There are easier ways to get off Lost Corner, but I decided to take the direct route towards Peak 7,980ft by descending the class 3 East Face. I had to pick my route carefully to keep from getting cliffed out, but it worked quite nicely and was the best scrambling of the day. There was a moderate amount of brush on the lower slopes, making route-finding a little tricky, but I managed to get down without too much wallowing in the stuff. I had also entered the northernmost section of the Desolation Wilderness, with about a mile to traverse before exiting the other side. Once at the base of the mountain, I continued through forest across General Creek and then up towards the third summit. I came across an old trail that no longer appears to be maintained, shortly after starting up the east side of the creek. This trail is still shown on the newer topo maps, but I doubt it gets much traffic. After a steep 200-foot climb, the terrain relents in a high plateau area under the forest canopy, now out of the Wilderness. I passed by a small unnamed lake, then the larger Lost Lake. The Lost Lake Trail reaches to the lake from the north and east. It used to be a jeep trail, but has been restricted to foot and bike for some years now, even though it is outside the Wilderness boundary. After a small creek crossing, I had about 1/3mi and another 200ft to climb up to Peak 7,980ft. I had expected this one to be forested without views, but was pleasantly surprised to find a rock outcrop forming the highpoint with views looking south across the Meeks Creek drainage.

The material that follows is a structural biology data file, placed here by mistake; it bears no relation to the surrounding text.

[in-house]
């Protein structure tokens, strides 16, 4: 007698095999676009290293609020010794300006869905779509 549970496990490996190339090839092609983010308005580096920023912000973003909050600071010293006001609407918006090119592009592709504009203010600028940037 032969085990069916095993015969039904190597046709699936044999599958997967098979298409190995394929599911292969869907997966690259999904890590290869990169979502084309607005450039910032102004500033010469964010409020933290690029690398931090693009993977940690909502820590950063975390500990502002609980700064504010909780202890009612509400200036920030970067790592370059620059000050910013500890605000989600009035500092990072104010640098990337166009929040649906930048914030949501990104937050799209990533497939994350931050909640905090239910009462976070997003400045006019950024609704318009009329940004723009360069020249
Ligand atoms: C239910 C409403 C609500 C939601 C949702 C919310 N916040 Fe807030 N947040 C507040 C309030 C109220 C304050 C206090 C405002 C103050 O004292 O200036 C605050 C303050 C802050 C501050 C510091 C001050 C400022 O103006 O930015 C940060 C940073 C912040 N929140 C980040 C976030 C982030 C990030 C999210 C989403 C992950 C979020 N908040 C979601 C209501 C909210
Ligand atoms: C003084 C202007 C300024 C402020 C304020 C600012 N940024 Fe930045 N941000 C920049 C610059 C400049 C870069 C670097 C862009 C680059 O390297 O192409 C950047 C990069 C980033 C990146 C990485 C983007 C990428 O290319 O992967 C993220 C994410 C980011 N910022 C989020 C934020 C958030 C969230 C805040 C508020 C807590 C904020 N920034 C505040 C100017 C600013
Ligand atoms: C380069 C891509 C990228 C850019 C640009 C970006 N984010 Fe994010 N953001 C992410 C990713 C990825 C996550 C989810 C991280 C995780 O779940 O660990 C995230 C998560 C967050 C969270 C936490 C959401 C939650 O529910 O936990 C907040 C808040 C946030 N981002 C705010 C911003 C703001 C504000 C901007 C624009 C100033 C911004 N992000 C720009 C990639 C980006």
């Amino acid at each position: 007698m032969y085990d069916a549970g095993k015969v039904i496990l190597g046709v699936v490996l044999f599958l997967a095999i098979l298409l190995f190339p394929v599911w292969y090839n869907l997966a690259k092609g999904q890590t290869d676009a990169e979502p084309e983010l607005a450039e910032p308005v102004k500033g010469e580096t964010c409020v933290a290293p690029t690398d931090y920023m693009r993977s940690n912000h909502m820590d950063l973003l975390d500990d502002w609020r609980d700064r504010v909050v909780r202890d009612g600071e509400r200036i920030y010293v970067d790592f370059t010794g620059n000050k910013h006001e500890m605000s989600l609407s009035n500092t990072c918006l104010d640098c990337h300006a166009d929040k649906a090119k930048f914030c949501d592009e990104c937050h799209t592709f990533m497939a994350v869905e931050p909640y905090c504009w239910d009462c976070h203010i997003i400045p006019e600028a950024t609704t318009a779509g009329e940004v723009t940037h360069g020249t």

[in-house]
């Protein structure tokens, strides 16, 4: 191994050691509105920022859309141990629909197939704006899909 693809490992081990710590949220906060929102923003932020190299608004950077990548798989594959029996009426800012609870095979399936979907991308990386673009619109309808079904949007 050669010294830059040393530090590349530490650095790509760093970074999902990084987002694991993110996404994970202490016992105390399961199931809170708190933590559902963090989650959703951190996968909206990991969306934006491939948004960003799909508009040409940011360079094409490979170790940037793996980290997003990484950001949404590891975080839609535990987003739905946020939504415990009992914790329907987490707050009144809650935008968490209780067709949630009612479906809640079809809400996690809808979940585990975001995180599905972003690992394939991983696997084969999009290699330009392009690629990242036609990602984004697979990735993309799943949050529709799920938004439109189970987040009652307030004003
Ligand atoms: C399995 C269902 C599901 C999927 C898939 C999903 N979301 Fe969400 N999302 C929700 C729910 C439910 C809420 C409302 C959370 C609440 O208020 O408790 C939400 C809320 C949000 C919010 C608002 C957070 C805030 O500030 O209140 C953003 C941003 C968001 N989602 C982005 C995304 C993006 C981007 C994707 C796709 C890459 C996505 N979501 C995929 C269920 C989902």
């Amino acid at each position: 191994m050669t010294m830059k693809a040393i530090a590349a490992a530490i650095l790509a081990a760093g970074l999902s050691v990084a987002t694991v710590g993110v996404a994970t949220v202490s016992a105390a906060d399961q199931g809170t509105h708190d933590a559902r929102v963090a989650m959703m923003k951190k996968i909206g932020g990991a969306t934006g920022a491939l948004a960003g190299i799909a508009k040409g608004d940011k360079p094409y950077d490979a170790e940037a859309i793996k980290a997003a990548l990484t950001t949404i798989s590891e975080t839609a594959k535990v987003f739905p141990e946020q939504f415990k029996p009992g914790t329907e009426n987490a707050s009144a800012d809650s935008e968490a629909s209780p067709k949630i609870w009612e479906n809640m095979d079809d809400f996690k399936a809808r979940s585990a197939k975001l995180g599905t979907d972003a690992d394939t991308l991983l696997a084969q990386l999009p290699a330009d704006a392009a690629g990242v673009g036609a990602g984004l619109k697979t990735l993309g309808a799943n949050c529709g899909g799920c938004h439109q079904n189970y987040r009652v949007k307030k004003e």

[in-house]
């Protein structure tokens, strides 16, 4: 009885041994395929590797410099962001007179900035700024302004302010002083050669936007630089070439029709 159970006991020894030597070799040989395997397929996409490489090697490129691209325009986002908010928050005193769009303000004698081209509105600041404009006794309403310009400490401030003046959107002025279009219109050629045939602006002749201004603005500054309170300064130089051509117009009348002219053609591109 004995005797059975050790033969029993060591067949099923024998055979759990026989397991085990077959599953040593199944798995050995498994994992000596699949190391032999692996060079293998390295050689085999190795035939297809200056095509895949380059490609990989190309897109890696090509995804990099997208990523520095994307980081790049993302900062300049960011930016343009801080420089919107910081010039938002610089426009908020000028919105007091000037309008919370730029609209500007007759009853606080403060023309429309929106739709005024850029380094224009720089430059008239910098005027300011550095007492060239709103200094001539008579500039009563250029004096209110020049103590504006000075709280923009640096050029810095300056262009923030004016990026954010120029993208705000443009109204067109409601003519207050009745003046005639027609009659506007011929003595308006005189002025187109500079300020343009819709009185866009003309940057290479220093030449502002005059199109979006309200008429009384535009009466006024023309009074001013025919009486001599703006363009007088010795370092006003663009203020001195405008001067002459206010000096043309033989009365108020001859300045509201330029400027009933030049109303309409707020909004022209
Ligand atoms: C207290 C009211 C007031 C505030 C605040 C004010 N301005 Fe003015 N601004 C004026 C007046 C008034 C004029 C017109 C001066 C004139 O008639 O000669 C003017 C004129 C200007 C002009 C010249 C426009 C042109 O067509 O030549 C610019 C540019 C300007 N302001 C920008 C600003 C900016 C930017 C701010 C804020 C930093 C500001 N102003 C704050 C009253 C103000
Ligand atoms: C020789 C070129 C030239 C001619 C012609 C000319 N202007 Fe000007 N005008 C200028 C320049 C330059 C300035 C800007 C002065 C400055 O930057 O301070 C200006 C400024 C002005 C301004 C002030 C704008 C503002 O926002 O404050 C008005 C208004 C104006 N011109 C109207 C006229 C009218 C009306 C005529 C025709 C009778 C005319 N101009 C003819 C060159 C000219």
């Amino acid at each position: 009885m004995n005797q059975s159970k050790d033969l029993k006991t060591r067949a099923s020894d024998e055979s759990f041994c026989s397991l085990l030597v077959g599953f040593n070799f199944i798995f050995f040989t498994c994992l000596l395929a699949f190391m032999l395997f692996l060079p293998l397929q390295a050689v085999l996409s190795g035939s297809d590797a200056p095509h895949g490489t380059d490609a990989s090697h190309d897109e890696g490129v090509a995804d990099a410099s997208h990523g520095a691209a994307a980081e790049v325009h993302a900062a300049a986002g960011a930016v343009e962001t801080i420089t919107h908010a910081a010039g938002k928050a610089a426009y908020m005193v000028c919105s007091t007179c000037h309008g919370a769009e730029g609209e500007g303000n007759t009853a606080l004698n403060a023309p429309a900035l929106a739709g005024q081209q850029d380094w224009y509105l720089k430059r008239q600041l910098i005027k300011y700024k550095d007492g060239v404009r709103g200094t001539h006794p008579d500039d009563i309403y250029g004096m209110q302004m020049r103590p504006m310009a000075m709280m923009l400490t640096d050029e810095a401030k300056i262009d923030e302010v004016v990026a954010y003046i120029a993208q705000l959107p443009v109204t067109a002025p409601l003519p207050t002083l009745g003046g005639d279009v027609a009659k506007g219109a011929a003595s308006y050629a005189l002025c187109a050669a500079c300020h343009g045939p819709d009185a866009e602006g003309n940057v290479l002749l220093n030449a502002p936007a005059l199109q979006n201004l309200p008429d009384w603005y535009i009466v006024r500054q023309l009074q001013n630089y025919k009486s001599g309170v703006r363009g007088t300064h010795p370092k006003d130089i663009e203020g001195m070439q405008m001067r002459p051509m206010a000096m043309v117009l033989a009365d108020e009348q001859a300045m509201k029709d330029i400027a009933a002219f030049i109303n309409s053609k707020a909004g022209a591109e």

After leaving the summit of Peak 7,980ft, I returned to the Lost Lake Trail and followed this north to General Creek at the base of the last summit, unnamed Peak 7,860ft. The trail appears to be well-used and easy to follow, with little downfall blocking the path. To avoid heavy brush on the south side of the peak, I had thought I might ascend a rocky buttress where the trail meets General Creek, but closer inspection showed this was a more serious affair than I was prepared for. Instead, I climbed up the steep forest slopes west of this buttress, gaining the ridge to then follow it east to the highpoint about half a mile distance. The ridge has some heavy brush on the sunnier south side, but it can be avoided by sticking to the more forested north side where the brush, when present, isn't too bad. This summit also had a rock outcrop forming the highpoint, with views looking south across the General Creek drainage to Peak 7,980ft and Mt. Tallac behind it.

From the summit of Peak 7,860ft, it was less than a mile in a direct line back to my campsite and the jeep at Miller Lake. I was worried about brush after descending the north side of Peak 7,860ft, and imagined I could be thrashing through willows and other unpleasantness while trying to get around the lake. So instead, I headed west along the ridge of Peak 7,860ft and returned to the Lost Lake Trail. Though longer, it proved to have no disagreeable brush and once at the trail I could simply follow it and the various roads back. There was an old, abandoned cabin standing in the woods near the start of the trail, a downed snag leaning against one side of the roof. The insides contained a rickety table and old bedsprings, detritus scattered about the floor with a generous helping of rat poop - not a very inviting place. Back at the start of the trail, I was soon on the Sourdough Hill OHV route heading north towards the Rubicon. 15min more walking saw me back to the jeep, finishing up just after noon. Temps were in the high 70s here, much too warm to be comfortable, and the mosquitoes were nearly as determined as they'd been when I started out. The outing would have been much more enjoyable in cooler weather. I was ready to give up and go home, not wanting to hike the rest of the afternoon and not really wanting to camp somewhere for the rest of the day with it so warm out.

Peak 8,091ft - Peak 8,330ft - Peak 7,550ft